In this part of Texas we are in a drought which is reported to be worse than that during the Great Depression.
We are forecast to have temperatures ranging between 110 and 112 degrees F through Saturday. Stepping out of the front door feels like stepping into a hairdryer with a hot, drying wind. It's been really hard to keep plants alive, and mostly, I haven't. Even the heat-hardy salvia I planted last year is looking like it's about to give up the ghost. It should have a fairly deep root system, and I don't water daily, but I really drench it when I do water, so it should be looking better than it is. I suppose even a native perennial can't hope to thrive under the steady onslaught of hot, battering winds. And it's no small irony that this weather had people all over Texas praying that a hurricane would sling some moisture their way. Sad when people will see the disaster aspect of a hurricane as secondary to the benefits, yes?
My oak leaf hydrangea-- my prize!-- is alive, but only barely, which is more than I can say for the other hydrangea which just turned to a little crisp. Astonishingly, the Passion Vine seems to be thriving, and it's really quite lovely. I hope it comes back after the winter. I'll put down a heavy mat of mulch and hope for the best.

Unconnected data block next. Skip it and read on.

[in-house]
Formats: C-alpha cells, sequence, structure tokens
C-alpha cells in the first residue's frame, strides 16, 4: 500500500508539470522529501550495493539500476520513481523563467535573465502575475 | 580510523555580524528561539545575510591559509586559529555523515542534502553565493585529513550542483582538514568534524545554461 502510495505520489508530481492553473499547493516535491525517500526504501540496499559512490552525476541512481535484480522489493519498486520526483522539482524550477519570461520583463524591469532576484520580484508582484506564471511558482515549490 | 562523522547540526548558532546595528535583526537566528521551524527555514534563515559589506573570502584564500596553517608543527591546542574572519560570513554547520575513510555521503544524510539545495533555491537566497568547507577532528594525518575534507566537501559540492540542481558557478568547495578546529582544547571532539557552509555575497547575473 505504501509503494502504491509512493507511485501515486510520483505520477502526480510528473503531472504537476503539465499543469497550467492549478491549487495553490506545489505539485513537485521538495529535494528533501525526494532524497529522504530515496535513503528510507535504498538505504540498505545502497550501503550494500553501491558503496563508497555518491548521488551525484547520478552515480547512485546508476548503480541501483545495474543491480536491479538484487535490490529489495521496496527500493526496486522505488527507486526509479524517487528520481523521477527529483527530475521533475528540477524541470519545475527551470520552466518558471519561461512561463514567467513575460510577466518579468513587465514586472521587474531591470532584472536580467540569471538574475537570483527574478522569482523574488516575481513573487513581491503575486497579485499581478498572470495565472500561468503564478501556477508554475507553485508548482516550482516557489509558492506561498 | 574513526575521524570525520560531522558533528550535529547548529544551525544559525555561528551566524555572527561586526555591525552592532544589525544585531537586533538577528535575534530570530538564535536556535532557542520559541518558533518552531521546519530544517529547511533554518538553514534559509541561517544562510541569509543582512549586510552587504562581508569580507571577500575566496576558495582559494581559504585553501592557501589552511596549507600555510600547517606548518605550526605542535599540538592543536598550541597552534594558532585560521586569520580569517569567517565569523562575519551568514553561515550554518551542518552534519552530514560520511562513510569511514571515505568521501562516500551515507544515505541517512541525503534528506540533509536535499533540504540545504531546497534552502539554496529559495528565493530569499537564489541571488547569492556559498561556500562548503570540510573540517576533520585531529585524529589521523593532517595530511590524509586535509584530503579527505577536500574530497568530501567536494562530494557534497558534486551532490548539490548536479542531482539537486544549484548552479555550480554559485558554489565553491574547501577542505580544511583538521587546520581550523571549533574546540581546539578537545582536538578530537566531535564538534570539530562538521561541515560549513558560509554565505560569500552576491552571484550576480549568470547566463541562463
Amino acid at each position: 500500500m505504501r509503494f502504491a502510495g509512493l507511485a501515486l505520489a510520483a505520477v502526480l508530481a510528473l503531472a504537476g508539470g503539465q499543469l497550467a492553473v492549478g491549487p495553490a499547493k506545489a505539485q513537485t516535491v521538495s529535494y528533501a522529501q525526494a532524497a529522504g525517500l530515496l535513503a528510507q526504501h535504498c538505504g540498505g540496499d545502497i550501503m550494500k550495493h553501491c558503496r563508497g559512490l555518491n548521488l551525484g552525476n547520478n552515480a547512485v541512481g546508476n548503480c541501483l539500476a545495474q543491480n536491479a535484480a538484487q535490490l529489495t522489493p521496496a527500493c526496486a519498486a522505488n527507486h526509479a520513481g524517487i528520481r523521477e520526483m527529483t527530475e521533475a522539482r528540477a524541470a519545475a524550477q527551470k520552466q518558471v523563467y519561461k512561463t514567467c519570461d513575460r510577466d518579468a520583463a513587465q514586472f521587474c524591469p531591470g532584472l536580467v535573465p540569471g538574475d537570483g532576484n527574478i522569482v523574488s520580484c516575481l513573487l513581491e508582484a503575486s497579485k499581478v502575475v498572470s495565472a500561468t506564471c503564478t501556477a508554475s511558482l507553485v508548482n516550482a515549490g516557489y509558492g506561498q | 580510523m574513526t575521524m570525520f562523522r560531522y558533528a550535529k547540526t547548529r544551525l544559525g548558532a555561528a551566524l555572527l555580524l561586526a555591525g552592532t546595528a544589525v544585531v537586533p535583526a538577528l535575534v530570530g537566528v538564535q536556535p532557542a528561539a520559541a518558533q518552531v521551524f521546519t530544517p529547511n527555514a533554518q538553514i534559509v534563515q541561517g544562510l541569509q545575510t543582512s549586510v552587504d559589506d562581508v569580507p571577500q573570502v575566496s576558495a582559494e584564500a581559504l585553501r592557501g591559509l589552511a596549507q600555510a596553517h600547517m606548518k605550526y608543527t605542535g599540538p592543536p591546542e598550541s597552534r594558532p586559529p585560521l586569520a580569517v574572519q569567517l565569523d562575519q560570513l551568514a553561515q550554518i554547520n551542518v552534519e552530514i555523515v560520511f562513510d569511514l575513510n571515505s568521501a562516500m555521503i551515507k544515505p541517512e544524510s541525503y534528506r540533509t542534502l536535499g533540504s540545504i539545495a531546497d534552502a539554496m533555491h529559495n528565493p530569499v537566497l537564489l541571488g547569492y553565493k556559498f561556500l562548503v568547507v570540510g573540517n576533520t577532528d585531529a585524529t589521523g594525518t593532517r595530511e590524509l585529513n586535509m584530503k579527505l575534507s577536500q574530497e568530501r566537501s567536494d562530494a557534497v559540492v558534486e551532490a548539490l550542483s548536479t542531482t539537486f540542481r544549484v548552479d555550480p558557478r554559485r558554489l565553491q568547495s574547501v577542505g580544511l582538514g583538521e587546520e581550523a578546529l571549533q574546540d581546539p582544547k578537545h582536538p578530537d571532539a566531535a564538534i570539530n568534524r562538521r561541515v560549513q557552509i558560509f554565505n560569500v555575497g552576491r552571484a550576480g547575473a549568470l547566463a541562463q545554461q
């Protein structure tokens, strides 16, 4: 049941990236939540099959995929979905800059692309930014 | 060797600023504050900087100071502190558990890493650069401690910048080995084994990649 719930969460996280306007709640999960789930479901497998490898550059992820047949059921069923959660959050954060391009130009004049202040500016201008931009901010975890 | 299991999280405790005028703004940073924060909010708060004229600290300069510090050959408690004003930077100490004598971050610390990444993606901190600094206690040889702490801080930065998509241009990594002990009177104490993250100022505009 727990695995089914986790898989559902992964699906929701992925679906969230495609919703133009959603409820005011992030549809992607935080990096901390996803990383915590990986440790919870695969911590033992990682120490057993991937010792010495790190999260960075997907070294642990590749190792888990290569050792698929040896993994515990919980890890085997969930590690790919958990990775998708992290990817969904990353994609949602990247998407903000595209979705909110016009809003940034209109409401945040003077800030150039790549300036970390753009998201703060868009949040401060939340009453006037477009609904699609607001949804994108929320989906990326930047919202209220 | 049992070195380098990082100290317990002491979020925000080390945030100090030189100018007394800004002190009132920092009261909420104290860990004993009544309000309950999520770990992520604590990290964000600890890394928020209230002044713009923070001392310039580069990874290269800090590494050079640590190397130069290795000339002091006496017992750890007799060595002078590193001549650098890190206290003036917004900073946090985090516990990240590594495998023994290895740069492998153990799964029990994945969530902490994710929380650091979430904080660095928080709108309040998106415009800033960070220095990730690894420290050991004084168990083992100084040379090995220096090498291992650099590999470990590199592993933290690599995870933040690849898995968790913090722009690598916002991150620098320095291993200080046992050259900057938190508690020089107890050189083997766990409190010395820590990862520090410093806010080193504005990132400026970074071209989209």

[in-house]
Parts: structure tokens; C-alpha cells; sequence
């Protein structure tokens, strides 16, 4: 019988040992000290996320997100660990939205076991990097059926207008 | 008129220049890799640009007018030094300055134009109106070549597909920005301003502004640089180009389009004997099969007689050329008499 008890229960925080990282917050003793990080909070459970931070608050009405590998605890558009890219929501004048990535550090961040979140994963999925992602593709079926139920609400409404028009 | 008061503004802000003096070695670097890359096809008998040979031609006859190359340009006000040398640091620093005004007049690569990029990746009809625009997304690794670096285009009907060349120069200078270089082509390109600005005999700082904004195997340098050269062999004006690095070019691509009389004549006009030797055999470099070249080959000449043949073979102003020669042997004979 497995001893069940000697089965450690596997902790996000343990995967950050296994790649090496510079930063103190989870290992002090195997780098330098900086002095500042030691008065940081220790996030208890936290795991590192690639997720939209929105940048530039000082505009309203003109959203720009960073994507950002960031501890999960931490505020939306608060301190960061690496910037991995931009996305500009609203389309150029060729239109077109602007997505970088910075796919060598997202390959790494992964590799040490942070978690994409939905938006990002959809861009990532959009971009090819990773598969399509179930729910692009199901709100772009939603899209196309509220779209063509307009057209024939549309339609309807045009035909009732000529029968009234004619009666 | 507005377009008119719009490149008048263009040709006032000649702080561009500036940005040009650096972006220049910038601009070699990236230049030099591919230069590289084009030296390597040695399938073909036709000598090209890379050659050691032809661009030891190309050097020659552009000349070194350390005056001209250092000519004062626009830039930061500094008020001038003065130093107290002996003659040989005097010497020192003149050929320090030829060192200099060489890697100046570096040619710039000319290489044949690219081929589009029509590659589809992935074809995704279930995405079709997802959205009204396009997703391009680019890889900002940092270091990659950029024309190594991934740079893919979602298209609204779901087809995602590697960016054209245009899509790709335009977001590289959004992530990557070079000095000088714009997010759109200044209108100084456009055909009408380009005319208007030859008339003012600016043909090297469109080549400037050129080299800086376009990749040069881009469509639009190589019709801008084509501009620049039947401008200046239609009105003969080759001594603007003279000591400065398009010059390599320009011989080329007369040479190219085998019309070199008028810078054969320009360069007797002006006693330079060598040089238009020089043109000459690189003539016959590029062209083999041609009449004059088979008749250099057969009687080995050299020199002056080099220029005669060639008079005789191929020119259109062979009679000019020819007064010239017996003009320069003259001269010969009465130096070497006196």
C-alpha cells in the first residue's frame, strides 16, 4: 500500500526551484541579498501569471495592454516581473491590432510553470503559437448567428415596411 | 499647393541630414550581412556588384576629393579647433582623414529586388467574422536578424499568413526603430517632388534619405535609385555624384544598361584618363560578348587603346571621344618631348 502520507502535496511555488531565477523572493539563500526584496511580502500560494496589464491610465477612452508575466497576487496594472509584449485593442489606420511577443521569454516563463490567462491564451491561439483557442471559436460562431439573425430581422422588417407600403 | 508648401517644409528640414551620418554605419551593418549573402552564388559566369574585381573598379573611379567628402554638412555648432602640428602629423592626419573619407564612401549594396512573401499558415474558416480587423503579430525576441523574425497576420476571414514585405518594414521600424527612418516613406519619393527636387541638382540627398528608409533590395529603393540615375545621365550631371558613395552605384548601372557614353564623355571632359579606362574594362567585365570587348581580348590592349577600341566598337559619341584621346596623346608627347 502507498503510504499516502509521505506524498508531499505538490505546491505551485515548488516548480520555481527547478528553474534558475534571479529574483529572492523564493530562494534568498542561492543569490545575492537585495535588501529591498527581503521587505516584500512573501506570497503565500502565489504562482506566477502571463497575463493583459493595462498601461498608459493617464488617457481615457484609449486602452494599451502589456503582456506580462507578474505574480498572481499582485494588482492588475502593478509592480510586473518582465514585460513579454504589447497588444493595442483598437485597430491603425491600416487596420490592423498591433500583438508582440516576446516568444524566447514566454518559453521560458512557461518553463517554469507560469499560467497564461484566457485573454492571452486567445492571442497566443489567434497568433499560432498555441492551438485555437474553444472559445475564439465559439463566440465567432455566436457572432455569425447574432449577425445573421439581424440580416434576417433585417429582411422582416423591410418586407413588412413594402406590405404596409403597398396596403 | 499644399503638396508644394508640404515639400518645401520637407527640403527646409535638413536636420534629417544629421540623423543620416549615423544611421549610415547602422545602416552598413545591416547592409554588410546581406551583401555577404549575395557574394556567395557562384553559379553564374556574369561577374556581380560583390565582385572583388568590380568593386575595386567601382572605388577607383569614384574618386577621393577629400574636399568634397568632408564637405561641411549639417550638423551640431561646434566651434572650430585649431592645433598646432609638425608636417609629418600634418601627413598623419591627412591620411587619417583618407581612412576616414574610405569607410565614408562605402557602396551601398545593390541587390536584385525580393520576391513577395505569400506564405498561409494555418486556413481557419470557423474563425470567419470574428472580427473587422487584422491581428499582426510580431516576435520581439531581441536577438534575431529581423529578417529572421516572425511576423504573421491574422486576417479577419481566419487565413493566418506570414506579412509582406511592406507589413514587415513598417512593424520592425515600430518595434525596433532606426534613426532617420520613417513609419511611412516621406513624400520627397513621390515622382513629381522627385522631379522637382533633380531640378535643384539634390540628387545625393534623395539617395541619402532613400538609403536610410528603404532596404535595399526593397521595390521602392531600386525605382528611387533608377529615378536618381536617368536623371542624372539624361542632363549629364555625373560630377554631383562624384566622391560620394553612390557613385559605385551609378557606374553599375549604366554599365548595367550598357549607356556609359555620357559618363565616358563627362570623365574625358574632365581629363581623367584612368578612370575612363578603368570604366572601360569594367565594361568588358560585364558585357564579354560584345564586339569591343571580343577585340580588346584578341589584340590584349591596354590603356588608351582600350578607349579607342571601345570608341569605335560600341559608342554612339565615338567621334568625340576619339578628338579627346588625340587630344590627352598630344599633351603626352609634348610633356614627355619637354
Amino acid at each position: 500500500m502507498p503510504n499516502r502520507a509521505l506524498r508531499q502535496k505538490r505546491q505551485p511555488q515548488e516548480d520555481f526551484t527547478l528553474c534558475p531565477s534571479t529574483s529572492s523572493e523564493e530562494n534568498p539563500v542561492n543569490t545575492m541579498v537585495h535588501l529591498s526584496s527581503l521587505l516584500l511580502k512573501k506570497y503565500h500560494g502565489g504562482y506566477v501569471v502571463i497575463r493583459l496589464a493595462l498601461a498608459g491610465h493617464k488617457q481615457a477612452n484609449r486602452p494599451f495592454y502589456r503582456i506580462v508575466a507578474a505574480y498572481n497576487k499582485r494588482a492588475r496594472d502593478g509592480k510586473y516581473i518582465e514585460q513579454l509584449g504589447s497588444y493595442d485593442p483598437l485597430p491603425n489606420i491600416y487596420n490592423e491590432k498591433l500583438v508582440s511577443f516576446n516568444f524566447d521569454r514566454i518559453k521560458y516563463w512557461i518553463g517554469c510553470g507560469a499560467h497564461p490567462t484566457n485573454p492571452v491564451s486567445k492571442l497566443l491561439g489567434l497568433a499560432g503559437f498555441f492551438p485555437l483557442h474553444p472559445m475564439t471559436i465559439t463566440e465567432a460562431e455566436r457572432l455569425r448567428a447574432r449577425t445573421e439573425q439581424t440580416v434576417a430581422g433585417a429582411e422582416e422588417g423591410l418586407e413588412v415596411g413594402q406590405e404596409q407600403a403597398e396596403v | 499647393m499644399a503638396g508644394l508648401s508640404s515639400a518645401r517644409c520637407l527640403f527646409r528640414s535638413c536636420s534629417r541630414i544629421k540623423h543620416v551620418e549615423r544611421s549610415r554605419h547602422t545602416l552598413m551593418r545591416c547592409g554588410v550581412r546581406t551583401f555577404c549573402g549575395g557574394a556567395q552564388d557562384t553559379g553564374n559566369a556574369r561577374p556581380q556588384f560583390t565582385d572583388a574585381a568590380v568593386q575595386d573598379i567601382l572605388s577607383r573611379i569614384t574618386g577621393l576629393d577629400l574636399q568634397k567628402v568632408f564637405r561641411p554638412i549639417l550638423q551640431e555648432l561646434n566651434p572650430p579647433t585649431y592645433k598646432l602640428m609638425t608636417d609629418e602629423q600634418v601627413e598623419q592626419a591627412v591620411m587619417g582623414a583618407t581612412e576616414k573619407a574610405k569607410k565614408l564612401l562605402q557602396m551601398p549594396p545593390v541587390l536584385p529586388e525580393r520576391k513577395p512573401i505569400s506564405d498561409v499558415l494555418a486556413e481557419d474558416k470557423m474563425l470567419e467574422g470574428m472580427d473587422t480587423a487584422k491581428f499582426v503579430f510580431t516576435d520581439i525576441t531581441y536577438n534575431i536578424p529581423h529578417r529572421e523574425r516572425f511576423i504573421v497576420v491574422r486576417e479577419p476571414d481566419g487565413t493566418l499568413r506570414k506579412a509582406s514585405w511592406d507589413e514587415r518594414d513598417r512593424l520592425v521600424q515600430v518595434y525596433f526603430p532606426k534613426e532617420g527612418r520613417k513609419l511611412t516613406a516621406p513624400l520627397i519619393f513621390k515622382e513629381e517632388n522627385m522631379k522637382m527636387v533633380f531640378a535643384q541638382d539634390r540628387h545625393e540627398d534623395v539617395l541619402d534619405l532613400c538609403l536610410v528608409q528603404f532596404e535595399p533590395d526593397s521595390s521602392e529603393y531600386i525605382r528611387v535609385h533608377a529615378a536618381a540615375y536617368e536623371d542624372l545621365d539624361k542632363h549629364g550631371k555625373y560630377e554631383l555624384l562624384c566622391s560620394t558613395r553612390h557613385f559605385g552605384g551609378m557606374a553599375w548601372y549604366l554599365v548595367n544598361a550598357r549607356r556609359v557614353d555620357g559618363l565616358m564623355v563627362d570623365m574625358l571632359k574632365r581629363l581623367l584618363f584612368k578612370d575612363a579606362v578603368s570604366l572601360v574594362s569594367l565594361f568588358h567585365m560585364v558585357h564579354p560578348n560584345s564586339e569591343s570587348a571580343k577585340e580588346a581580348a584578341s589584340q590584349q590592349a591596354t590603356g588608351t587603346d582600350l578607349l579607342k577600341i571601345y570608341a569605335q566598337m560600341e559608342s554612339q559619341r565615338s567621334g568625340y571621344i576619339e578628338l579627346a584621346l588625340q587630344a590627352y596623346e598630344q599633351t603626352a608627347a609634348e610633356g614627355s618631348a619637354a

It's been very discouraging. I had such high hopes and the garden started off so well, but again, the hair dryer effect is simply garden death. I suppose I shouldn't have wasted the water. :( This has me re-thinking my garden entirely. I have to face the fact that now I technically live in a completely different zone.
So yesterday was August 1, and I've been thinking with much consternation about how much more of this bloody hideous summer for which to brace. The first 110 degree day was in early May, so... There's been one fairly decent rainstorm in the past 6 months. Just the one. Meanwhile, we've heard of torrential downpours elsewhere that have giant rivers bursting levees and banks, and it's seemed bitterly ironic. Feast or famine.
So, I can bear however much longer of this goes on, but one hopes to have an idea of the light at the end of the tunnel on which to hang one's hat. I know that usually there is a hint of crispness and the wind-shift that is the harbinger of Fall generally by late September, Then again, too, I remember bloody hot October marching in the band in a wool uniform, and I'm struck by the horrid thought that we could be in for 3 more months of this unrelenting heat here. Not knowing of any such thing as a reliable horoscope for the weather, I looked up the Farmer's Almanac. Its forecast for the coming two months:
September and October will be much cooler and drier than normal.
Well, cooler? I'll believe that when I see that. Drier? We're already there, pal.